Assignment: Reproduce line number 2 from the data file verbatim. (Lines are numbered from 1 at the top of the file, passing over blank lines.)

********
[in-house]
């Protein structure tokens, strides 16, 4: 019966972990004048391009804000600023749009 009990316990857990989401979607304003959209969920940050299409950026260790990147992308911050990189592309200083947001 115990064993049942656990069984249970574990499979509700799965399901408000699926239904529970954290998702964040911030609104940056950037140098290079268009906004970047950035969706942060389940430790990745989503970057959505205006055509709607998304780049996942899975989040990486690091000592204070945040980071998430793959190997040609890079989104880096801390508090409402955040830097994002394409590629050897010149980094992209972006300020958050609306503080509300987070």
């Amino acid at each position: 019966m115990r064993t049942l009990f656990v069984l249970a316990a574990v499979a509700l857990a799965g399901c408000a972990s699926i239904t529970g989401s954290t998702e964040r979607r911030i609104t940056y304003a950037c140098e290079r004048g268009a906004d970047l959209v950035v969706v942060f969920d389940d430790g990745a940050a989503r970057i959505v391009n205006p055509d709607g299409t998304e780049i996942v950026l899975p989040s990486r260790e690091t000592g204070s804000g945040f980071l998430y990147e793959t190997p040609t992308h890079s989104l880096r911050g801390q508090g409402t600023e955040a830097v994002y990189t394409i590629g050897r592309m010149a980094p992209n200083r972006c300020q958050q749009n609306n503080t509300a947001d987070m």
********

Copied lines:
């Protein structure tokens, strides 16, 4: 019966972990004048391009804000600023749009 009990316990857990989401979607304003959209969920940050299409950026260790990147992308911050990189592309200083947001 115990064993049942656990069984249970574990499979509700799965399901408000699926239904529970954290998702964040911030609104940056950037140098290079268009906004970047950035969706942060389940430790990745989503970057959505205006055509709607998304780049996942899975989040990486690091000592204070945040980071998430793959190997040609890079989104880096801390508090409402955040830097994002394409590629050897010149980094992209972006300020958050609306503080509300987070």